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I find myself in the familiar confines of the video edit room. Specifically I am  in the jump seat, that second chair situated close enough that the editor can smell your Thai-food breath and feel your project-completion anxiety.

I am working with Charleston’s Unimedia to cut together Project X for the Huge Faceless Healthcare Manufacturer. And, I’ll tell you, it’s the full meal deal. My involvement so far has entailed:

  • Meetings, Correspondence and research
  • Writing the narration
  • Writing the interviews
  • Conducting the interviews (in Indiana, no less,)
  • Choosing the quotes
  • Getting (or NOT getting) approvals
  • Sifting thru online stock footage suppliers
  • Choosing kickass military stock footage (& being charged 3 times for it!)
  • Photoshopping a bunch of portraits
  • Shooting some pick up shots here around Charleston and, finally
  • Edit Day (one of two or three, I am guessing.)

So, how was edit day? We had the usual technical difficulties to begin with, ones that happen every single time and are largely expected. The problem is that it has been a LONG time since I had a project this big, so when 10:30 rolls around and you are ALMOST fixin’ to get ready to begin…you start to sweat! But eventually we got rolling and proceeded apace.

Aside from the technical aspects, there are also the work-style issues to consider. I have known RA for years now, but we have only actually worked together a couple of times. He is a 1-man shop used to hammering an edit out by his lonesome, without much explanation. Historically speaking, so am I.

Before I was a writer, I was a producer/director/shooter/lighter/editor in a 2-man shop. I did not have the time nor the inclination to explain my every move…and really never had to. One of my chief talents was convincing the client that there was nothing more boring than watching someone edit, so there was no reason to attend.

These days, it’s a different handicap.  I communicate with the written word almost exclusively. So there were a couple of humorous moments (as in, NOW we can look back and laugh) where I tried to explain my “vision” of quarter-frame portraits dissolving up, top-left, while zooming forward and fading out just in time for the next element to appear bottom right and…well, let’s just say there was a slight communications gap. I can’t speak for the editor, but I was more amused by it than I was frustrated. The irony? Finally he said, “Just let me explain what I am seeing here…” And he described exactly what I was looking for!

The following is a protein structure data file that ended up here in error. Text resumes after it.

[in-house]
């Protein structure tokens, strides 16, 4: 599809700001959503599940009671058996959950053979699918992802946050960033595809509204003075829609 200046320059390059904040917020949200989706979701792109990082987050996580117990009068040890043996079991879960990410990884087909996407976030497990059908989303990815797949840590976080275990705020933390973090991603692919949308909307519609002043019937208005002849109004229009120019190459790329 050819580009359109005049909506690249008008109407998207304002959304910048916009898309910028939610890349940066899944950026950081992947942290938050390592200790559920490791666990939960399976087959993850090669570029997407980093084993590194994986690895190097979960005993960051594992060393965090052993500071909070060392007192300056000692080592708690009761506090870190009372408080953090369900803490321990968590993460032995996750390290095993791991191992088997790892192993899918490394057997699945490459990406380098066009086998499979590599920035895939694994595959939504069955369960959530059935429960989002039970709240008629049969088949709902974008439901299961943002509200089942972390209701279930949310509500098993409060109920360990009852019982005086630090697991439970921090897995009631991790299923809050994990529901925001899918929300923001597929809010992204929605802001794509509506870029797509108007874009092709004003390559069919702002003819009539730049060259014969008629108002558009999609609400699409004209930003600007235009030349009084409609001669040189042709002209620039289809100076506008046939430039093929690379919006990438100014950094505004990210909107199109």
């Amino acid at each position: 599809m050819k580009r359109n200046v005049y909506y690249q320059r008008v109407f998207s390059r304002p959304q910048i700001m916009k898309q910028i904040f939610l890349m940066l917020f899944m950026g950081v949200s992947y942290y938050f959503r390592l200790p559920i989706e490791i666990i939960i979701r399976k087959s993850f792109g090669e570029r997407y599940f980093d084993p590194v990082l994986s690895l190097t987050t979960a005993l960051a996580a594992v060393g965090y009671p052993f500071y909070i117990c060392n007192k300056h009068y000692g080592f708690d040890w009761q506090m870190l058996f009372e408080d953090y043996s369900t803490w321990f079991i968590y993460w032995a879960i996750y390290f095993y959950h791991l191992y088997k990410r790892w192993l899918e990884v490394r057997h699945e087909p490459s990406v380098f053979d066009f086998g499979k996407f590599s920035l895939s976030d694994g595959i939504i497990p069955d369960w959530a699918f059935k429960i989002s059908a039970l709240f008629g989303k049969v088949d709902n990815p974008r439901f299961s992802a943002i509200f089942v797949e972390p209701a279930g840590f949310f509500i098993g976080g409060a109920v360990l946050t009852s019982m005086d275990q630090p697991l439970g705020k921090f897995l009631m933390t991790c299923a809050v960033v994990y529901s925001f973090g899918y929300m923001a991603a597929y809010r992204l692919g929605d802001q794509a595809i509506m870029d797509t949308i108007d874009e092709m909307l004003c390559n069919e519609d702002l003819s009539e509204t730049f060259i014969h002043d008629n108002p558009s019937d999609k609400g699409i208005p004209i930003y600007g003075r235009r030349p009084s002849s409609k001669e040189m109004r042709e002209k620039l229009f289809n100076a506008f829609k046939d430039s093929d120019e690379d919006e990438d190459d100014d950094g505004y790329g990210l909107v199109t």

In the end, we churned out a fully-realized, damn near complete piece in 8 hours. We have 3 more to do, but we have made 90% of the style and execution decisions so, one would hope (pray) that the rest go quickly. My hope is that I will have access and permission (but mostly access) to share these pieces with you when they are complete.

So that’s the story so far. Someday I will have to tell you about the 26 OTHER balls I kept in the air this week!*

*heh-heh…balls!

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¿dónde usted ha estado? the Legion of Fan inquires, in Spanish for some reason. Where have you been?

Gah! No excuses for blogging negligence. I will say that, in addition to everything else, I have been embroiled in a massive project for a certain huge hospital supply company in the Midwest. A testimonial video wherein I interviewed 14 internal people who happened to be either veterans or who are still serving in the armed forces. It is a piece designed to show that Veterans Administration health system that this hospital supply company really understands their mission and their needs. And, for once, straight up, this is actually the case.

I interviewed guys and gals who served from Vietnam til today…guys who were on a 30-day furlough and heading right back to Iraq…guys who have kids over there right now…guys who reached a breaking point and openly sobbed on camera. It was powerful, I will admit.

There is a crush deadline, and a coordination between web, video and print. And it must all break by Veterans Day (that’s November 11, pinko.) So, forgive me. This blog, despite whatever clues you might have received lately, is deeply important to me. I look forward to sharing the final results with you. And that may actually be possible. Stay tuned!

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The clamor was so strong you could almost actually hear it! “WTF, Mike?” my Legion of Fan exclaimed. “Where’s the update of old copywriting projects you promised instead of writing something fresh?”

Institutional Architecture print and web gig: This is the copywriting project that I have been working on almost since I learned to write my own name. The print and web materials have been long completed. Unfortunately, final payment has been long awaited. Someday, when the check clears, I will post a link. I promise it will not be worth the wait!

The Biotech website: Call Scooby and the gang, because I smell a mystery! I was the writing subcontractor on this one, and the contractor won’t reply to my emails. The writing is long done, and they gave every indication of being happy with my work. Checks have long been cashed (nice ones, too!) But still no website. No Scooby Snacks, either. If you’re looking for a suspect, I suggest Mr. McGreevey, the creepy caretaker of the abandoned amusement park.